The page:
During the review, the following concerns were raised:

  • Japan complained that Australia’s anti-dumping duty from Japan had been in place for 20 years, and that Japan’s share in the Australian market had decreased to 0.5 per cent. It urged the revocation of the measure. Australia invited Japan to bilateral talks on this issue.
  • Turkey expressed concerns about Brazil’s on-going investigation on viscose yarn from Turkey, and reserved all its rights. Brazil said it was willing to talk about this issue with Turkey.
  • The United States said it was deeply troubled by what it described as lack of due process in China’s anti-dumping actions, and in particular the imposition last December of anti-dumping measures on imports of some $3 billion worth of US automobiles. Separately, Japan and the European Union expressed concerns over China’s anti-dumping investigations on photographic paper and paper board, and on certain high-performance stainless steel seamless tubes, respectively. China said it had improved practices to ensure the rights of parties concerned in anti-dumping investigations, and maintained that its anti-dumping measures were consistent with the WTO. It said that it imposed anti-dumping duties on US automobiles because imports were rising rapidly and per-unit price was going down. Regarding the photographic paper, it said its investigation was fair and that the final determination would be based on facts.
  • Turkey said that because of deficiencies in the investigation, the Dominican Republic should revoke its anti-dumping measure on steel rods and beams from Turkey.
  • China said that 20 years of EU anti-dumping duty on bicycles from China was a case of overprotection, adding that Chinese bicycle exports to the EU had decreased considerably. It also expressed concern that the EU’s anti-dumping investigation on ironing boards was targeting only one Chinese company, which it said was in violation of the Agreement.  The EU said that the measures in question were consistent with the WTO.
  • Turkey expressed concern about the Indian anti-dumping measure on soda ash from Turkey, adding that such measures should not be used as disguised protectionism. Norway said that India’s anti-dumping action on caustic soda from Norway was the first time India has initiated such an action against Norway. It maintained that Norwegian companies did not export caustic soda to India during the period under investigation. India said that its anti-dumping procedures were consistent with the WTO.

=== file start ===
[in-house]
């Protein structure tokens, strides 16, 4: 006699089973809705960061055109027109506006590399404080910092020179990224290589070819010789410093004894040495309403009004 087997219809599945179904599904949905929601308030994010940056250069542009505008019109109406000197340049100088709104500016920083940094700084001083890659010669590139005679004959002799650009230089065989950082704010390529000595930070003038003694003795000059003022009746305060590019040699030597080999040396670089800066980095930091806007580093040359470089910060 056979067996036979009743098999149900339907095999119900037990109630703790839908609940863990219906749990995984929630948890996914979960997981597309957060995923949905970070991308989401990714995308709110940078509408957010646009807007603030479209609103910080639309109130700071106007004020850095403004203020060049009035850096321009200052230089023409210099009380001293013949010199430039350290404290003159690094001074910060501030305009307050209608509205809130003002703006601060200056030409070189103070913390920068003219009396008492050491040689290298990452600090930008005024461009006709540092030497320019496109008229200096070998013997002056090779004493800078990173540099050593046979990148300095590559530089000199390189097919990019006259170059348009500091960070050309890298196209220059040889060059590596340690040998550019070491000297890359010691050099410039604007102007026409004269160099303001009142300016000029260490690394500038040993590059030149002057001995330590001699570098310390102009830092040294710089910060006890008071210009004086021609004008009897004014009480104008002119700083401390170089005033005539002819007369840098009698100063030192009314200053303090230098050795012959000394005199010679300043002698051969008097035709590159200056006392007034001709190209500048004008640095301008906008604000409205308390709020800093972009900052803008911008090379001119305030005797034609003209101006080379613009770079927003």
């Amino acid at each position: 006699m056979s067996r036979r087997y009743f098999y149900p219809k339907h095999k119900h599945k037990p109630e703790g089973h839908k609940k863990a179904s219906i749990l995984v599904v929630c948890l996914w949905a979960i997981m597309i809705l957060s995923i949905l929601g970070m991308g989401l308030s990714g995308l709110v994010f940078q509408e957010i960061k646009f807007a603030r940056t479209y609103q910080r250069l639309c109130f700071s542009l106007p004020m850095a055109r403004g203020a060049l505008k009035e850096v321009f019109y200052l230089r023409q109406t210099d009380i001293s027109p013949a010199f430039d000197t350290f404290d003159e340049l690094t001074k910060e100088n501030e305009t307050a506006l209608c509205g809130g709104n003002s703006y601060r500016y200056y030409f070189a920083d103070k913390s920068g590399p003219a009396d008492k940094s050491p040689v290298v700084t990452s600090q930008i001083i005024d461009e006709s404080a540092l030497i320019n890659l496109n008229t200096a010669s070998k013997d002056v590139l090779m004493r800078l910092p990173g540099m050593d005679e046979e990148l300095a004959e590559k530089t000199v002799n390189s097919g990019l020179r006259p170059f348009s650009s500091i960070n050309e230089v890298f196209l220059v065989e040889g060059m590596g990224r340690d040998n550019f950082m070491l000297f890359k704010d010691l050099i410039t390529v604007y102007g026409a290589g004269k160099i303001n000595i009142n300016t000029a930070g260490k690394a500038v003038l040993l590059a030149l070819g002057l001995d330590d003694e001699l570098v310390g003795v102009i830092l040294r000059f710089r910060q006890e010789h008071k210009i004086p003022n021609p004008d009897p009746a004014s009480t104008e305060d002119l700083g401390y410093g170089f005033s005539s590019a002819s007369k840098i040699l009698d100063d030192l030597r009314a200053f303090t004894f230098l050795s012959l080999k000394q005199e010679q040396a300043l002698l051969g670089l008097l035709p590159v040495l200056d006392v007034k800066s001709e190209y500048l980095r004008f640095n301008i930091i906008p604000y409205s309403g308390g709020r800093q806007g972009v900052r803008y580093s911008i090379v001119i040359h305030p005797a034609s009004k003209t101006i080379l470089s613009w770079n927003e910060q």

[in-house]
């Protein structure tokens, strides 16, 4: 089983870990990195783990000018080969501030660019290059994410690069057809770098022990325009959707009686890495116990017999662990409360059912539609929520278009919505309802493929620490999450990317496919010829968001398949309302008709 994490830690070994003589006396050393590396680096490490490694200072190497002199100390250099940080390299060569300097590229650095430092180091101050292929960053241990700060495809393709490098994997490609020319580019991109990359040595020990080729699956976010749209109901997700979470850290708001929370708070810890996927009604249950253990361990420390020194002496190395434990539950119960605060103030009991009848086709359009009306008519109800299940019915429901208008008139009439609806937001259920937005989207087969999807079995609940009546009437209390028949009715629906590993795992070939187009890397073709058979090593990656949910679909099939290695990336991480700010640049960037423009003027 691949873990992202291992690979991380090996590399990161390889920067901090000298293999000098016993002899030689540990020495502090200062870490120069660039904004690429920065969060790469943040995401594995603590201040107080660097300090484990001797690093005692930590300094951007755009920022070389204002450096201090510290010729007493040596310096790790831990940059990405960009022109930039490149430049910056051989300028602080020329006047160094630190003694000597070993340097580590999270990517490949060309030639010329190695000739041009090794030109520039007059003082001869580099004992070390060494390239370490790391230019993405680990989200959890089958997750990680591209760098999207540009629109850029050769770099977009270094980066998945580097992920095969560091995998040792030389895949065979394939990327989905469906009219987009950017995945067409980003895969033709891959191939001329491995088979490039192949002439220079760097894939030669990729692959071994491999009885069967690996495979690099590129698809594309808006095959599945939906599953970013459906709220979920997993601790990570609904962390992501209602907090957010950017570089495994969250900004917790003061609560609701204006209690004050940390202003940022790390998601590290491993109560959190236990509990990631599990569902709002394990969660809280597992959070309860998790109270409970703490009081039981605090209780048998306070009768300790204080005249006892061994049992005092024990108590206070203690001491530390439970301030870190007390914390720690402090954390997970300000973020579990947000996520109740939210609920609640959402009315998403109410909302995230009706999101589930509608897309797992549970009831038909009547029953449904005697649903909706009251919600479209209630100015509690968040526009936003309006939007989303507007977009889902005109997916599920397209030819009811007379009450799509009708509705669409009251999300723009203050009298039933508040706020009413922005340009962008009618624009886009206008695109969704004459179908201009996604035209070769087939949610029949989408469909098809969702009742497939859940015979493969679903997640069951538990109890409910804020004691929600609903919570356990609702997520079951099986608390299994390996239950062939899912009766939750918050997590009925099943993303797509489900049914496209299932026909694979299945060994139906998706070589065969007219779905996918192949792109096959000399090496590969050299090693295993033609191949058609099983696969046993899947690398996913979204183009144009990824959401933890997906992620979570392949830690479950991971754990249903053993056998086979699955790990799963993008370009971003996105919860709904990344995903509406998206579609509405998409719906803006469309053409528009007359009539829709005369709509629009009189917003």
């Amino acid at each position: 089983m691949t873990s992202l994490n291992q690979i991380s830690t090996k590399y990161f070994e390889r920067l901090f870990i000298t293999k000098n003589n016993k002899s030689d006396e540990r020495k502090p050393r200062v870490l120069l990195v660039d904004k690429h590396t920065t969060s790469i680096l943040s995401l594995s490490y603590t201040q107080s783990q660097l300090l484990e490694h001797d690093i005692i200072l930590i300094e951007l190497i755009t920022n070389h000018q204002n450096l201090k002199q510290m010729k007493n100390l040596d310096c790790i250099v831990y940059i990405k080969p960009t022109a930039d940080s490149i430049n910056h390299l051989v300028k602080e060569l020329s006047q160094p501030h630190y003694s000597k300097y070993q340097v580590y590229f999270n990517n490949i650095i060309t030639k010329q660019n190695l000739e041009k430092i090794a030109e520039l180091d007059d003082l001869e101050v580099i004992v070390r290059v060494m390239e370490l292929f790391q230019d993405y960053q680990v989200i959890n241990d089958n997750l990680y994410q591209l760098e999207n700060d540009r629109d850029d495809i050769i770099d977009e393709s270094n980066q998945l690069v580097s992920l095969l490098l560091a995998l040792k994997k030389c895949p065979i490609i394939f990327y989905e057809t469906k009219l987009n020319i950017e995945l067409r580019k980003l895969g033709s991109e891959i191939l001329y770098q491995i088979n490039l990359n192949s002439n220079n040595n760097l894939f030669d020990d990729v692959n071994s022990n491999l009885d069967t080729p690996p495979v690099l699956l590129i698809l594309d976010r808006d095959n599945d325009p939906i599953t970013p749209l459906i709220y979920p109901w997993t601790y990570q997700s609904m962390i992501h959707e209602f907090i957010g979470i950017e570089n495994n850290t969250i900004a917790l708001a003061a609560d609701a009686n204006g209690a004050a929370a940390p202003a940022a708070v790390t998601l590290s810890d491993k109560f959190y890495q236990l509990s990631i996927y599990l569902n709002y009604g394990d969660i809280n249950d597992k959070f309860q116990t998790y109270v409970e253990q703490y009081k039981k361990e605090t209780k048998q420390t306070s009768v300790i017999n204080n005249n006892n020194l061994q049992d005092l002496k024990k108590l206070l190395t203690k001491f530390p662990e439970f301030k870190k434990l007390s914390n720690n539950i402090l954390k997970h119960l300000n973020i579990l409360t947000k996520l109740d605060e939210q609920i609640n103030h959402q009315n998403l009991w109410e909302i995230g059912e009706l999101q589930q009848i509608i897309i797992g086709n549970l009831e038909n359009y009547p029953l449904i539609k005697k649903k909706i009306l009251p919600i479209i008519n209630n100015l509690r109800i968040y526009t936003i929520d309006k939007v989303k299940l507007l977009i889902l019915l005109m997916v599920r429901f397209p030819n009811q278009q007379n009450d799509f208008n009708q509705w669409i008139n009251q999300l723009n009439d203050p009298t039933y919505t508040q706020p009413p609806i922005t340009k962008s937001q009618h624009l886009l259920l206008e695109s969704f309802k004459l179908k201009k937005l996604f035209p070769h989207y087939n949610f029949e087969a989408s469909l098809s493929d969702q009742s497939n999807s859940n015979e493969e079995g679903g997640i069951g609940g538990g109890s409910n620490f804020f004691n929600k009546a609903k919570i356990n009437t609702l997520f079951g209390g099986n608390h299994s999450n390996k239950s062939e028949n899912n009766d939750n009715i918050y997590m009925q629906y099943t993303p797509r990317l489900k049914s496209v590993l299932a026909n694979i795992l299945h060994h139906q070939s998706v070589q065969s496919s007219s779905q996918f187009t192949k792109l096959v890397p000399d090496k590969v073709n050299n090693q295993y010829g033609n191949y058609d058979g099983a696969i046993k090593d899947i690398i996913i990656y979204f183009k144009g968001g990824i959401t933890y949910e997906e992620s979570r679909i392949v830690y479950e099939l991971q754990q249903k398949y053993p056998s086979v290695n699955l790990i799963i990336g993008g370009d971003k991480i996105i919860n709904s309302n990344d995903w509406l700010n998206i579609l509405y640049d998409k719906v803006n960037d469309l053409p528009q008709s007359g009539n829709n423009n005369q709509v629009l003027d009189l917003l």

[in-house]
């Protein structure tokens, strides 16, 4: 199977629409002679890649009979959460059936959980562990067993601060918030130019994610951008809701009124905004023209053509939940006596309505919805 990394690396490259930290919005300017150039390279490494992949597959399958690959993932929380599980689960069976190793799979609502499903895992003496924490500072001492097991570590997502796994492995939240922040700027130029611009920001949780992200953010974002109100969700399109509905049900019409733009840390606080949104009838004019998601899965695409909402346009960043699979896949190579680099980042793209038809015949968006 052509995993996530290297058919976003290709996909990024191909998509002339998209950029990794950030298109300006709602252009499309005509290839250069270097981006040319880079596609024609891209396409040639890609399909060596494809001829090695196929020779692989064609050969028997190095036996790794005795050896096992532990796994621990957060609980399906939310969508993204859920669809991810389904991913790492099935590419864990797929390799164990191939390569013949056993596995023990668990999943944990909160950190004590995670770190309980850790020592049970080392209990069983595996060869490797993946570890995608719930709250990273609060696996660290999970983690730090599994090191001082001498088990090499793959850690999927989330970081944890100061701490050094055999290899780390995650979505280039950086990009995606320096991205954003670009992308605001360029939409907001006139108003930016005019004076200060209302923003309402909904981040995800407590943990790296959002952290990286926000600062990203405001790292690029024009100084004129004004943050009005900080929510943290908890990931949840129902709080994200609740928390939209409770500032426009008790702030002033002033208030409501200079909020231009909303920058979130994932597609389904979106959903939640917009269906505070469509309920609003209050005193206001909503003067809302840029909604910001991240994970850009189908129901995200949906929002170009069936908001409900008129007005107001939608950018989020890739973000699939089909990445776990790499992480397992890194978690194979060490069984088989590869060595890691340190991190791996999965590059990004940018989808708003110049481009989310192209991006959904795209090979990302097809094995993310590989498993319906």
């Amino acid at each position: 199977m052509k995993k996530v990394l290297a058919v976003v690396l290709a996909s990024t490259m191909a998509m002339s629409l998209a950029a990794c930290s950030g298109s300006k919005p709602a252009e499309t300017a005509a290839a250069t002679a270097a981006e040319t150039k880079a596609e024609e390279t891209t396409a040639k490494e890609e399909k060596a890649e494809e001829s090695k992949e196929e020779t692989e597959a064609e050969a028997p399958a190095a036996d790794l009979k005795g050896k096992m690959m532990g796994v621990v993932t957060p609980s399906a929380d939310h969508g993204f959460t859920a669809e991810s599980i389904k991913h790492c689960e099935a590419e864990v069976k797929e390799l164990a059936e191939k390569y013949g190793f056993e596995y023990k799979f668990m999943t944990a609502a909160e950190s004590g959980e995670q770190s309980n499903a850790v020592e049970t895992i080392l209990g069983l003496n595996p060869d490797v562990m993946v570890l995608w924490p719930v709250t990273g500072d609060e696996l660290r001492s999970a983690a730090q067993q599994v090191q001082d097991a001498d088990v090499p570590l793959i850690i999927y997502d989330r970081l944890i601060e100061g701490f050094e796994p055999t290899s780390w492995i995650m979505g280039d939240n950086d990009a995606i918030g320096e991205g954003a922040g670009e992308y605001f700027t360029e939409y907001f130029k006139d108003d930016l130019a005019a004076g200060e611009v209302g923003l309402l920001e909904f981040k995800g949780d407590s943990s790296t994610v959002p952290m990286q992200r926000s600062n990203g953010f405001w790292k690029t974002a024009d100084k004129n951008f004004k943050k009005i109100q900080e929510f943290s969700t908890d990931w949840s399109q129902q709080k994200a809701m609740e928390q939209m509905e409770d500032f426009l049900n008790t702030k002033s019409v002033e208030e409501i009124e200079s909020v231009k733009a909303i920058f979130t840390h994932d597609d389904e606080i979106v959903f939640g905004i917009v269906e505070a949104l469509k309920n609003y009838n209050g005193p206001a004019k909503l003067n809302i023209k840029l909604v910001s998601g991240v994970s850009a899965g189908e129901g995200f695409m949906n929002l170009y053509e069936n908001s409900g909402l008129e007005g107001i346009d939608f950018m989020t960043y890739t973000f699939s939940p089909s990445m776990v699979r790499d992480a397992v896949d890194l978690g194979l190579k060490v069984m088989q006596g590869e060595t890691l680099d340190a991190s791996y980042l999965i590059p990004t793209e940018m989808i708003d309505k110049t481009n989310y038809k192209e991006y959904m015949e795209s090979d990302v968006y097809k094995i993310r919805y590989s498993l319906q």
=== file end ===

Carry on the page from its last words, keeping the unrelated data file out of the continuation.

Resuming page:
• China expressed concerns regarding Mexico’s anti-dumping investigations on graphite electrodes and coaxial cables, respectively. The United States said that its companies have communicated serious concerns regarding the dumping margin calculations by the Mexican authorities on chicken legs and thighs from the US. Mexico said its measures were fully in line with WTO rules.
  • Turkey said that Ukraine did not meet the WTO criteria in its investigation on float glass from Turkey, and urged termination of the anti-dumping measure.
  • Japan said that while it welcomed the United States’ revocation of anti-dumping duty on steel plate from Japan early this year, it continued to be concerned about four US measures on Japanese products that were more than 20 years old. The United States said the situation could be explained by the lack of participation of Japanese companies in US sunset reviews. Japan said that there was little interest from Japanese companies because they believe there was little chance the US measures in question would be allowed to lapse.

The Committee reviewed notifications of anti-dumping legislation from Australia, India, the United States and Ecuador, and notifications on preliminary and final anti-dumping actions submitted by 18 members.

The Committee Chairman, Mr. Subhas Gujadhur (Mauritius), reported on meetings held by the Working Group on Implementation and the Informal Group on Anti-Circumvention, respectively. He said that the Working Group on Implementation had a good discussion on three new papers: two submitted by Colombia (on Article 3.5 “Other Known Causes of Injury” and on Article 11.3 “Sunset Reviews,” respectively) and one by New Zealand (regarding Article 5.3 “Accuracy and Adequacy Test”).

The Committee elected Mr Shai Moses (Israel) as its new chair.



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